A photo of a Federal Home by a Constructed area
Sebastian Ballard / Wikimedia commons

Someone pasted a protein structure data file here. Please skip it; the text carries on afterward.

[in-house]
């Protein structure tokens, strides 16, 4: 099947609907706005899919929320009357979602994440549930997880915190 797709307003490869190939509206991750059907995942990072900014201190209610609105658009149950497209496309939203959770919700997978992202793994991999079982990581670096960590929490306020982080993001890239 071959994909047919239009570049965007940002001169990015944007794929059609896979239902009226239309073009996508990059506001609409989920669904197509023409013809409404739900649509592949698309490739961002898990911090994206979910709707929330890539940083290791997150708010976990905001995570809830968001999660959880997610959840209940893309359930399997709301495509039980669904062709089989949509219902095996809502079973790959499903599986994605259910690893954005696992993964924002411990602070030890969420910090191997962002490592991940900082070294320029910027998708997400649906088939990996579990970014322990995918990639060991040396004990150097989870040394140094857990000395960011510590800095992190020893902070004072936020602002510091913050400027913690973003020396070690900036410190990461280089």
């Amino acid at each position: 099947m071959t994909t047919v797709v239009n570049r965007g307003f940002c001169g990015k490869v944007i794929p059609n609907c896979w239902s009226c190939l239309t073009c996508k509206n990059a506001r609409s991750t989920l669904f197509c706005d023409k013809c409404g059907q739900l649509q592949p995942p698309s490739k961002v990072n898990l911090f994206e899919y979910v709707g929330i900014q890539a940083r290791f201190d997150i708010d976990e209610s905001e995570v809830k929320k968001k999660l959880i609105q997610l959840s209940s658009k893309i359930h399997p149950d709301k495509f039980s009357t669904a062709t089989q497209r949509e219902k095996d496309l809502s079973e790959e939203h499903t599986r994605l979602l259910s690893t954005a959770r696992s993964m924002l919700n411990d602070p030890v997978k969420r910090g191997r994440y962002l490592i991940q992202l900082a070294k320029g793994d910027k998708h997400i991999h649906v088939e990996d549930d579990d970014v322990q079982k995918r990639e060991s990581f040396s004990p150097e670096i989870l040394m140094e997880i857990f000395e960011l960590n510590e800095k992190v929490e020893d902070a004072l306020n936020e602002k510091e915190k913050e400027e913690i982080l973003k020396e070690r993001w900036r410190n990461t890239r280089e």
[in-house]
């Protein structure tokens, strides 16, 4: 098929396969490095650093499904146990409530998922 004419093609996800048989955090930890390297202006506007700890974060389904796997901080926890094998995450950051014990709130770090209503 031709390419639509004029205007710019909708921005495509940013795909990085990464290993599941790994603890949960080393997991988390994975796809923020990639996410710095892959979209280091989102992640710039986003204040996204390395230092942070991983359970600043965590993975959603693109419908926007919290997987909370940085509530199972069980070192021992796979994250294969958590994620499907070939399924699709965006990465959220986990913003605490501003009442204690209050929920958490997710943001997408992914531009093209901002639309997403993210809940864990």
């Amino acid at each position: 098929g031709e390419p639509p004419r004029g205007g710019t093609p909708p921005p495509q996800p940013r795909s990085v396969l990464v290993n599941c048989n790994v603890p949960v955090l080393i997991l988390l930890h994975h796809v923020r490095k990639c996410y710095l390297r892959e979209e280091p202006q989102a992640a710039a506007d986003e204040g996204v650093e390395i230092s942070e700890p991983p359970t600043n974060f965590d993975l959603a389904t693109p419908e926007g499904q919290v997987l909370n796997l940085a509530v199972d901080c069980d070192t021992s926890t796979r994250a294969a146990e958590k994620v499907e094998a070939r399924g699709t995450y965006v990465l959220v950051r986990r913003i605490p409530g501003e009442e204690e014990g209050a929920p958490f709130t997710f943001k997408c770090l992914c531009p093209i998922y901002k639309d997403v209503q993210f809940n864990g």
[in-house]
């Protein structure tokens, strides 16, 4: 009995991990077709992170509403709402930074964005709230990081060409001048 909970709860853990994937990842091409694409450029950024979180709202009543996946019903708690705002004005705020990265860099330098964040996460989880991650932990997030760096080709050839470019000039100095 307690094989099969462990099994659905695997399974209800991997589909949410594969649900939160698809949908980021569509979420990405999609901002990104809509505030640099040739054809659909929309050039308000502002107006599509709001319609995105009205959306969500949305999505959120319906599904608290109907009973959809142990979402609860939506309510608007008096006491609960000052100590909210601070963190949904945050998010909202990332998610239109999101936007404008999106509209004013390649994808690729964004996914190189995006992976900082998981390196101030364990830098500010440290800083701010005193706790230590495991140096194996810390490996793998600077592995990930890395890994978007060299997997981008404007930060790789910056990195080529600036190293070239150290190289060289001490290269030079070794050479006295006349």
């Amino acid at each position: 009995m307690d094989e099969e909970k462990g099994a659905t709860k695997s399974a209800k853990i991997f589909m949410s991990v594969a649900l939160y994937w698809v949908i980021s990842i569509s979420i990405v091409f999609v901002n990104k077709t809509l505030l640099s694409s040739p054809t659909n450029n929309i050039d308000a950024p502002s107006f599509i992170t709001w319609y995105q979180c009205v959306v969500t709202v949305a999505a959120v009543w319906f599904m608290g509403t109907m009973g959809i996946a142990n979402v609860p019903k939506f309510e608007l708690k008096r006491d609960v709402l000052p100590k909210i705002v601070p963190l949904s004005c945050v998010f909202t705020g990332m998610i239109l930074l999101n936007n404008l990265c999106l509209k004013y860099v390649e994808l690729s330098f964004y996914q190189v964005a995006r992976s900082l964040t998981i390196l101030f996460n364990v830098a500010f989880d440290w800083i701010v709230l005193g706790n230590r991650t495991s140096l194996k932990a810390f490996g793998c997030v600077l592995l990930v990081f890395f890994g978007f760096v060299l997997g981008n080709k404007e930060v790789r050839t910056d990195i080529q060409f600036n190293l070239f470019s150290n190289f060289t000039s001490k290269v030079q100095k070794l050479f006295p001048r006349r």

The District is gentrifying so quickly that moderate and low-income people who have lived here a long time are being forced to the fringes of the city to find housing they can afford, particularly to the poorest and most neglected parts of Wards 7 and 8. They can’t afford to pay rapidly increasing rents or to buy houses in better-off neighborhoods. The large group of D.C. residents who depend on public housing for a place to live cannot even afford the prices developers offer label as “affordable” as part of their residential/retail/office mixed-use requirements to be approved to build in the city. A list of about 40 D.C. citizens, public housing advocates and experts testified before the D.C. Council’s Committee on Housing and Neighborhood Revitalization at a May 4 budget oversight hearing. Resentment was evident among those that testified. “The city has plenty of money,” said Monica Kamen, co-director of the D.C. Fair Budget Coalition. She noted D.C.’s annual surpluses of $200 million, a fund balance of over $2 billion, projected revenues of over $200 million, and planned tax cuts that would largely benefit wealthy estates and businesses. This year the Bowser administration invested in the District’s wealthiest residents and businesses rather than the communities that have been struggling for basics such as food and housing, according to Kamen’s testimony. She added that, for the second year in a row, there is no new funding for the Local Rent Supplement Program that many low-income residents depend on. “We have to pick a fight with the status quo,” testified Parisa Norouzi, the executive director of Empower D.C. “This budget season we have to do something drastic. There is a long history of racism [in the city]; we have to repair the harm done. We need drastic measures to enable lifting up the people, starting with affordable housing.” In addition to creating true affordability, the advocates called on D.C. Council to invest substantial funds in repairing existing low-cost housing and public-housing infrastructure. The state of disrepair that plagues much of the city’s public housing stock makes existing housing unlivable and contributes to the housing shortage, both advocates agreed. The cost of repairs for existing housing is nominal compared to what it takes to build new housing structures. Last year, the Bowser administration broadcast that it had found $15 million in leftover rental-assistance money from the D.C. Housing Authority’s budget to fund some infrastructure spending. But this year, there is none budgeted. Several at the hearing said celebrated that there was $25 million devoted to public housing repairs in this year’s budget proposal but said one year is not enough. “The city needs to prioritize every year to protect public housing,” Daniel del Pielago, organizing director for Empower D.C. explained in phone interview. He called for a doubling of the $25 million commitment next year. Anita Bonds, chairperson of the Committee on Housing and Neighborhood Revitalization, has proposed a legislation that would guarantee that at least $120 million of the city’s budget be reserved each year, starting in 2017, for the Housing Production Trust Fund that provides loans to affordable housing developers. Mayor Bowser has voluntarily proposed $100 million dollars for the fund year after year. While this and more is needed each year, it is not yet guaranteed in future proposals by Bowser or other mayors to come. Bonds’ proposal would use funds from real property transfer taxes and deed recordation taxes combined, according to materials from her office. The bill is currently in her committee awaiting action. “We need to ask the Housing Authority what they need,” del Pielago said. “That money is somewhere; they just need to find it.” Bonds told those gathered at the hearing, “We still are at a point where we have individuals wandering in the wilderness trying to find affordable housing.” She said she thinks vouchers for low-income renters are necessary. Nechama Masliansky, a senior advocate for So Others Might Eat noted that when SOME’s housing intake opened recently, they received more than 2,000 calls. The waiting list for aid from the D.C. Housing Authority, the agency charged with providing affordable housing in the District, is currently 40,000, Several of those signed up to testify protested the economic disparities in D.C. and the money the Bowser administration has spent helping the affluent. “Are we going to give tax breaks to millionaires when there are people living on the streets in D.C.?” said Claire Zippel, an analyst for the D.C. Fiscal Policy Institute. One glaring statistic Norouzi highlighted in her testimony was that the city is budgeting only $85 million for affordable housing this year while it is spending $280 million on a new streetcar. Several complained that communities receiving the most money are those that are near transportation hubs such as Metro stops, not those most in need of repairs. Kamen told the assembled, “We need to show the moral courage to spend more money on affordable housing.” She specifically called for more funding to support the widely used Local Rents Supplement Program and more emphasis on building housing for residents whose income is at 30 percent or below of the Area Median Income. Many “affordable” units are briced at 60 or 80 percent of the AMI, which is remains high due to the city’s extremely wealthy residents and those in the surrounding counties. There are a lot more low-income people than the government acknowledges and they need to be provided vouchers, according to Kamen. Discrimination in granting these vouchers also needs to be dealt with. Residents of the low-income neighborhood Barry Farm went to court in the fall claiming that a mixed-use gentrified housing and retail development slated for the area would uproot their community and displace many. The residents echoed the language Mayor Bowser included in her budget, marketed as “A Roadmap to Inclusive Prosperity” and stating that residents who want to live here should be entitled to a place to live regardless of their means. Emma Owens, a Barry Farm resident, told the committee her home repairs had been done inadequately and didn’t fix the problems. She alleged purposeful neglect as tactic to force her to move. Paulette Matthews, who has lived at Barry Farm most of her life, complained that the rent restrictions that are considered “affordable housing” are in reality way beyond residents’ means. “You know they’re not for everyone,” she told Bonds and the committee. “Depending on where you live, you can be forced out by high prices.” The Barry Farm redevelopment plan promises one-for-one replacement housing for any current resident that wishes to stay. But Mathews noted one-for-one replacement doesn’t account for inferior quality or significantly reduced living space. Berlin Dean, another public witness who is an engineer by training, told the committee he has inspected several units at Barry Farm. The buildings are not in bad shape, the repairs could be done economically without spending too much money. Glenwood Smith, another resident, requires a nurse and special accomodations in his living space due to paralysis that resulted from a 2015 accident. He testified that the Housing Authority disregarded his request for a disability voucher and recommended that he go to a shelter instead. “Don’t send me to the rat race,” he told the committee. “It could be you.” He added, “We need money and vouchers until there are no people on the streets.” After hearing this stream of citizens and experts testify, Bonds assured them she’d been listening. “I will do all I can most definitely,” she said. “You can count on that.” Resident Daima Lewis said that she came to the city largely because her two kids were both accepted at the prestigious Duke Ellington School of Music here in D.C. But she lives in Anacostia with them and has trouble making ends meet. Recently, she said, she had to choose between paying her water bill and paying for her daughter’s college food bill. She opted in favor of her daughter, and as happy endings go she credited Chairperson Bonds with helping her get her water turned back on. Lewis claimed in her testimony that most of D.C.’s affordable public housing is not fit for living. “D.C. does have money, and landlords need to be held accountable,” she said. “It’s not fair if you’re low-income to be locked into bad living conditions.” A recent investigation by the Washington City Paper uncovered abhorrent conditions — including multiple faucets overflowing with backed up feces and sewage — in many properties managed by the now infamous Sanford Capital. City Paper reported a whopping 114 of those properties were subsidized for low-income tenants by the D.C. Department of Human Services and another 225 were occupied by Housing Authority voucher holders. Lori Leibowitz, a public-interest lawyer who coordinates Neighborhood Legal Services for Affordable Housing, presented the committee with some stark numbers. There are 26,000 very low-income households in D.C. paying half their income in rent, according to Leibowitz. These households include one-fifth of the District’s children. Also, more than 18,000 very low-income households are paying at least 80 percent of their income on rent. If people continue to be forced to “live on the edge,” the city will have a huge, larger bill to pay in medical expenses, lost productivity, missed school and other areas, Leibowitz emphasized.